In the past 3 years during implementation of the NaturAL Project, a number of scientific expeditions have been undertaken, with the purpose to identify potential sites that might be part of Natura 2000 network. Expeditions focus on researching flora and fauna species as well as their habitats, both crucial for the survival of biodiversity. With reference to the 5 primary and 5 secondary protected areas, primarily covered by the project, expeditions involved RAPA’s staff as part of the capacity building program aspect “On-the-job training”.
The expedition of this group of zoologists, that I joined, was organized from 01st – 04th of August 2017 in the Natural Park of Korab - Koritnik. The first day of the expedition began with a surveying a part of the park near the village of Rabdisht. High temperatures did not create much expectation to see many species. All along the road was a scenario of warfare, a network of water pipelines created by families from the nearby village. Everything around the pipes plunged into drought. On our right we could see a canal of a dried up torrent. In the background call of the Eurasian jay (Garrulus glandarius) could be heard in the forest close to us. We had to walk a few miles until we saw some scats of the brown hare (Lepus europaeus). At sunset, we were surprised and happy to see the traces of brown bear cubs (Ursus arctos), most likely. Not a bad finding considering that the conditions were almost impossible for survival of these species.
The second day consisted of setting up Sherman traps in places we identified on the previous day, with which we could monitor the presence of hazel dormouse (Muscardinus avellanarius) and the edible dormouse (Glis glis). The pitfalls were set so that they covered the whole area of interest and were less visible. Inside the traps we put some food that contained peanut butter and different seeds that would attract interested species. Presence of large mammals such as the wolf, the bear, the roe deer, and the fox were also observed in the monitoring of the surrounding area.
During the third day the expedition we went back to the trip to Lake Grama on Korabi Mountain. The road that led to it was broken, and during our way we found several fox scats (Vulpes vulpes) and heard the calls of some important bird species . The landscape offers wide views of the pastures and livestock that graze tax in the vicinity of Lake Grama. In front of the lake was smoke coming out of the old pine forest. It was unavoidable to see a considerable amount of waste left by visitors to the area. Around the lake Grama is a wetland which, on a very small surface, provides habitats for some surprising species such as Triturus alpestris, Rana ridibunda, Bombina variegata at different stages of their development. All areas provide important habitats for some types of amphibians and reptiles. It was surprising to see swallows at heights of 1800 m , who were running away from high temperatures, which were reaching almost 40°C even as such high mountain ranges. High numbers of infects, especially grasshoppers, was also noted. In the second part of the day we moved near Rabdisht to check on Sherman traps for the presence of hazel and edible dormice. After checking the traps, we added food to them and restored them to re-check the next day.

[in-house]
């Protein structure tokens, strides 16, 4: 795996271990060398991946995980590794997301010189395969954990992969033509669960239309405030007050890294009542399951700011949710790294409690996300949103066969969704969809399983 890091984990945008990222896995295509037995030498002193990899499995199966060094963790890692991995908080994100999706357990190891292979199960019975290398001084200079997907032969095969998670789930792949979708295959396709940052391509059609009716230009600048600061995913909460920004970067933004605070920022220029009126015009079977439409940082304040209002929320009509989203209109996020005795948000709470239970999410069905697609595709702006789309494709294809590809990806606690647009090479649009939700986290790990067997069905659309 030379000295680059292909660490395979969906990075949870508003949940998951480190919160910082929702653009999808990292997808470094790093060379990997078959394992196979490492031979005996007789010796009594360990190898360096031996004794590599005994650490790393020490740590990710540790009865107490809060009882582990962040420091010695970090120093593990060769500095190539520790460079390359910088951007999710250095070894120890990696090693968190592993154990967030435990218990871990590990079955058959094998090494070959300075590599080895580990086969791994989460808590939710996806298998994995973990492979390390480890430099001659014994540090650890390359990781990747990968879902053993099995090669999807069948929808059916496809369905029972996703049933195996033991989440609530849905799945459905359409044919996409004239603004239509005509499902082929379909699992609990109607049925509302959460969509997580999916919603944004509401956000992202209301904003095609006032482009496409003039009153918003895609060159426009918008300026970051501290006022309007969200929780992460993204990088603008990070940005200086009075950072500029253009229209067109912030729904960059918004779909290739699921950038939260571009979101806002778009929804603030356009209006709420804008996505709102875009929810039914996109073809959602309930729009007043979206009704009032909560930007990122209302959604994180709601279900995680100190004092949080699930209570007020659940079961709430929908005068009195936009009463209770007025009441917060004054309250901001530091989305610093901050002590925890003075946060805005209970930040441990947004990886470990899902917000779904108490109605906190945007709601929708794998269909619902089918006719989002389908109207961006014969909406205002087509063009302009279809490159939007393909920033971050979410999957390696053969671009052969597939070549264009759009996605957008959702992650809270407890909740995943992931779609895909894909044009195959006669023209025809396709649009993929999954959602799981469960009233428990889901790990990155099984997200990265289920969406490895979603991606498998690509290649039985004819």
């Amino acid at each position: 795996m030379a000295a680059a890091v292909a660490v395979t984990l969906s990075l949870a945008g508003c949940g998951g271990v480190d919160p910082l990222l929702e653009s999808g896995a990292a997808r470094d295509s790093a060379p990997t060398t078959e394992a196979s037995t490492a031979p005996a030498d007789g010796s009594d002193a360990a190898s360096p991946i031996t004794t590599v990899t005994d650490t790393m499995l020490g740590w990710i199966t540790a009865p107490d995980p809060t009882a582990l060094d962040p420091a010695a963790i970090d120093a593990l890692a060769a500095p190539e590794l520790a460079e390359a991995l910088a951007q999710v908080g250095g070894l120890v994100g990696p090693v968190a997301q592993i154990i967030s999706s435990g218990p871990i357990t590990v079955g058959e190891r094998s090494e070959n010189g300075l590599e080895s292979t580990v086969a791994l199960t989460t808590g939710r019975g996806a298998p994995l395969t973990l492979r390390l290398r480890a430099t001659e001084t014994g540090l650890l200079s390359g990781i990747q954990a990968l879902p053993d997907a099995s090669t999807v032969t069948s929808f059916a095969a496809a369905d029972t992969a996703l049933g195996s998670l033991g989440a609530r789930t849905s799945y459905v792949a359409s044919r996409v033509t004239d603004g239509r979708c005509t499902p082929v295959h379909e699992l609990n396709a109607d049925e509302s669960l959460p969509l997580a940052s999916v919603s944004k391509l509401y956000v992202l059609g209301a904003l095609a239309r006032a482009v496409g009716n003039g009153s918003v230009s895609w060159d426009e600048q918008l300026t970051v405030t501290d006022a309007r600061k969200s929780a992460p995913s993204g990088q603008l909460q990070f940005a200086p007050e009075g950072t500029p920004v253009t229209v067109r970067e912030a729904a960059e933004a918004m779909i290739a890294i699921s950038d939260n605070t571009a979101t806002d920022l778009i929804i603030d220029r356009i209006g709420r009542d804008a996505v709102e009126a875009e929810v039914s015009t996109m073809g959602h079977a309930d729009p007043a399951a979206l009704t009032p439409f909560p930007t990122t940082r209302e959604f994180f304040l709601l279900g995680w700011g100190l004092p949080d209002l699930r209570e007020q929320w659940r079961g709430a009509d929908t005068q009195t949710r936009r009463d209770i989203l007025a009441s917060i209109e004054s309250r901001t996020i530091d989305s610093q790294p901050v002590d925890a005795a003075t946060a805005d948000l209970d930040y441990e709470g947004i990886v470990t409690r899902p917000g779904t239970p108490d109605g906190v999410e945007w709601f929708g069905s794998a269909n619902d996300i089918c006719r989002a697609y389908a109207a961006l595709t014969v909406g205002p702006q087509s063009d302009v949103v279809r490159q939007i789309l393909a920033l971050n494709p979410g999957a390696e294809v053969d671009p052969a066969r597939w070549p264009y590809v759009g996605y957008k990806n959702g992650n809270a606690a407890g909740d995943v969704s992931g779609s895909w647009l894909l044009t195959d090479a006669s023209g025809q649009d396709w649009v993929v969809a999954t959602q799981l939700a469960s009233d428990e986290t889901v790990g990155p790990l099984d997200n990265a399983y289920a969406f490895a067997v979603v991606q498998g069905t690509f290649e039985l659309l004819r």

The next day, at last, some dormice fell into the traps, whereas in the previous days lizards were the only passer-byes. Baring in mind physiological adaptation of reptiles it is not surprising that they were the only visitors during scorching temperatures at the time. These few days of expedition are described in a very simple way. In reality, such days carry hours and hours of work, analyses that are then translated into reports used to guide practices and policies in order to ensure continuity of nature conservation and further preservation of standards compatible with EU directives and international conventions. However, looking beyond all the procedures and fulfillment of yone's goals or tasks, the inevitable question is: To what extent is the importance of Protected Areas understood by the general public?
While the zoologists were controlling the Sherman traps, the noise of a chainsaw was heard from some distance in the woods. This explains the reason why this natural environment needs to be tended for. The villagers tend to see the surrounding natural environment them as something that needs to be exploited, rather than protected.
A zoologist from RAPA team approached the villager: “How are you? Is everything fine? Did you know that this is a Protected Area and you cannot cut the trees?”. The villager’s face turned towards us with the greatest disregard, typical of someone who has nothing to lose by answering: “This is my land! My father bought it with gold, I will do what I want to!!”.
From the other side the pines were devoured by flames, and it seemed that the war with the “land’s heirs” will be long, and it has only just begun.
Article by Artenisa Peçulaj
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